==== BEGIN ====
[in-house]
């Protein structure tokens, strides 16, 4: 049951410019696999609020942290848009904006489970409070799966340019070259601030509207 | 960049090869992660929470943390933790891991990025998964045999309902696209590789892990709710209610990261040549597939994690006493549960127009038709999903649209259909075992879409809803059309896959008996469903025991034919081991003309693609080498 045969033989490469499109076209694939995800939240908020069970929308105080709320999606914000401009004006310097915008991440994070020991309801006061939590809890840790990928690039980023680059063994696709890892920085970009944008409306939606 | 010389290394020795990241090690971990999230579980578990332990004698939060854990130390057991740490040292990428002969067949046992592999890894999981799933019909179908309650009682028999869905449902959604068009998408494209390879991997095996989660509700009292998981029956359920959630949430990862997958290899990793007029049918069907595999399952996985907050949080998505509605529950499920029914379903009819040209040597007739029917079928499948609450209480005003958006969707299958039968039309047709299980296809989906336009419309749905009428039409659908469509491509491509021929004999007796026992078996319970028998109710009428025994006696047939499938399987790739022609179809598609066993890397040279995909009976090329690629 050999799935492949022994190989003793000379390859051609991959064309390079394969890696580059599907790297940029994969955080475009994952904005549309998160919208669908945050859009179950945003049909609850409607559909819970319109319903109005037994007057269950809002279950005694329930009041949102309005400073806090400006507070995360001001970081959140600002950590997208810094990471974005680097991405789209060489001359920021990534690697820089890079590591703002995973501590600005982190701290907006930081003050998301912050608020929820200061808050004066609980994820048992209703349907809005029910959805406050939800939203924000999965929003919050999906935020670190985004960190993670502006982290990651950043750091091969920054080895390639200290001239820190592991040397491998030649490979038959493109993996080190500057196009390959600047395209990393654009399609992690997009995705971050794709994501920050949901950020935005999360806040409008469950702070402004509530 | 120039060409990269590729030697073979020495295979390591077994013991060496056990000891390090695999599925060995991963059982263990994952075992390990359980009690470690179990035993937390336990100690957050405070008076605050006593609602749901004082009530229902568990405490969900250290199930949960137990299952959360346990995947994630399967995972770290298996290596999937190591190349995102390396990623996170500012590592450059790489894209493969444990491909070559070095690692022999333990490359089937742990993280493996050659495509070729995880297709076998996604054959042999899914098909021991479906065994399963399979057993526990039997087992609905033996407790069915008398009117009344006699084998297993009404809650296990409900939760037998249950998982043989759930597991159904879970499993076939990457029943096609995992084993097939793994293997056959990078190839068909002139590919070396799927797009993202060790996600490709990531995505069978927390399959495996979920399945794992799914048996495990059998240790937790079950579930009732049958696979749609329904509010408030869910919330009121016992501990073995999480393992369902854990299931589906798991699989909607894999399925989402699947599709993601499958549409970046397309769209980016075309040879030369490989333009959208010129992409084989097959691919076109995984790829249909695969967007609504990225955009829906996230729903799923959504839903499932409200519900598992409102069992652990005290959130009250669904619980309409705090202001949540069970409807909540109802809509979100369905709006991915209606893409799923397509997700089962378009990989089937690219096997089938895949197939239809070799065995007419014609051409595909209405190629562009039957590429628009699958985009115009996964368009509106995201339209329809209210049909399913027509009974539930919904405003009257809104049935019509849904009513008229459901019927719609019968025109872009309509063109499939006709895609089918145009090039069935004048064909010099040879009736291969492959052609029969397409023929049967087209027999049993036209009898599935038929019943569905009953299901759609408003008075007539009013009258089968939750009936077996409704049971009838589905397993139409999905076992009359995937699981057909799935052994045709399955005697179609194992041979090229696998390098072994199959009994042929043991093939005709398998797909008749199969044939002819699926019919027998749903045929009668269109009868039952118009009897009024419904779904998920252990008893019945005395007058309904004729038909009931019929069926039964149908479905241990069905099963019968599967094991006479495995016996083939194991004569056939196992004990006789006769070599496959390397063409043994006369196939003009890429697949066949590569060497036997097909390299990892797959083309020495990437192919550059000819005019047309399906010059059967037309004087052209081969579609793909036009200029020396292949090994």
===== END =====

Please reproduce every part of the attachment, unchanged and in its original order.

[in-house]
């Protein structure tokens, strides 16, 4: 049951410019696999609020942290848009904006489970409070799966340019070259601030509207 | 960049090869992660929470943390933790891991990025998964045999309902696209590789892990709710209610990261040549597939994690006493549960127009038709999903649209259909075992879409809803059309896959008996469903025991034919081991003309693609080498 045969033989490469499109076209694939995800939240908020069970929308105080709320999606914000401009004006310097915008991440994070020991309801006061939590809890840790990928690039980023680059063994696709890892920085970009944008409306939606 | 010389290394020795990241090690971990999230579980578990332990004698939060854990130390057991740490040292990428002969067949046992592999890894999981799933019909179908309650009682028999869905449902959604068009998408494209390879991997095996989660509700009292998981029956359920959630949430990862997958290899990793007029049918069907595999399952996985907050949080998505509605529950499920029914379903009819040209040597007739029917079928499948609450209480005003958006969707299958039968039309047709299980296809989906336009419309749905009428039409659908469509491509491509021929004999007796026992078996319970028998109710009428025994006696047939499938399987790739022609179809598609066993890397040279995909009976090329690629 050999799935492949022994190989003793000379390859051609991959064309390079394969890696580059599907790297940029994969955080475009994952904005549309998160919208669908945050859009179950945003049909609850409607559909819970319109319903109005037994007057269950809002279950005694329930009041949102309005400073806090400006507070995360001001970081959140600002950590997208810094990471974005680097991405789209060489001359920021990534690697820089890079590591703002995973501590600005982190701290907006930081003050998301912050608020929820200061808050004066609980994820048992209703349907809005029910959805406050939800939203924000999965929003919050999906935020670190985004960190993670502006982290990651950043750091091969920054080895390639200290001239820190592991040397491998030649490979038959493109993996080190500057196009390959600047395209990393654009399609992690997009995705971050794709994501920050949901950020935005999360806040409008469950702070402004509530 | 120039060409990269590729030697073979020495295979390591077994013991060496056990000891390090695999599925060995991963059982263990994952075992390990359980009690470690179990035993937390336990100690957050405070008076605050006593609602749901004082009530229902568990405490969900250290199930949960137990299952959360346990995947994630399967995972770290298996290596999937190591190349995102390396990623996170500012590592450059790489894209493969444990491909070559070095690692022999333990490359089937742990993280493996050659495509070729995880297709076998996604054959042999899914098909021991479906065994399963399979057993526990039997087992609905033996407790069915008398009117009344006699084998297993009404809650296990409900939760037998249950998982043989759930597991159904879970499993076939990457029943096609995992084993097939793994293997056959990078190839068909002139590919070396799927797009993202060790996600490709990531995505069978927390399959495996979920399945794992799914048996495990059998240790937790079950579930009732049958696979749609329904509010408030869910919330009121016992501990073995999480393992369902854990299931589906798991699989909607894999399925989402699947599709993601499958549409970046397309769209980016075309040879030369490989333009959208010129992409084989097959691919076109995984790829249909695969967007609504990225955009829906996230729903799923959504839903499932409200519900598992409102069992652990005290959130009250669904619980309409705090202001949540069970409807909540109802809509979100369905709006991915209606893409799923397509997700089962378009990989089937690219096997089938895949197939239809070799065995007419014609051409595909209405190629562009039957590429628009699958985009115009996964368009509106995201339209329809209210049909399913027509009974539930919904405003009257809104049935019509849904009513008229459901019927719609019968025109872009309509063109499939006709895609089918145009090039069935004048064909010099040879009736291969492959052609029969397409023929049967087209027999049993036209009898599935038929019943569905009953299901759609408003008075007539009013009258089968939750009936077996409704049971009838589905397993139409999905076992009359995937699981057909799935052994045709399955005697179609194992041979090229696998390098072994199959009994042929043991093939005709398998797909008749199969044939002819699926019919027998749903045929009668269109009868039952118009009897009024419904779904998920252990008893019945005395007058309904004729038909009931019929069926039964149908479905241990069905099963019968599967094991006479495995016996083939194991004569056939196992004990006789006769070599496959390397063409043994006369196939003009890429697949066949590569060497036997097909390299990892797959083309020495990437192919550059000819005019047309399906010059059967037309004087052209081969579609793909036009200029020396292949090994």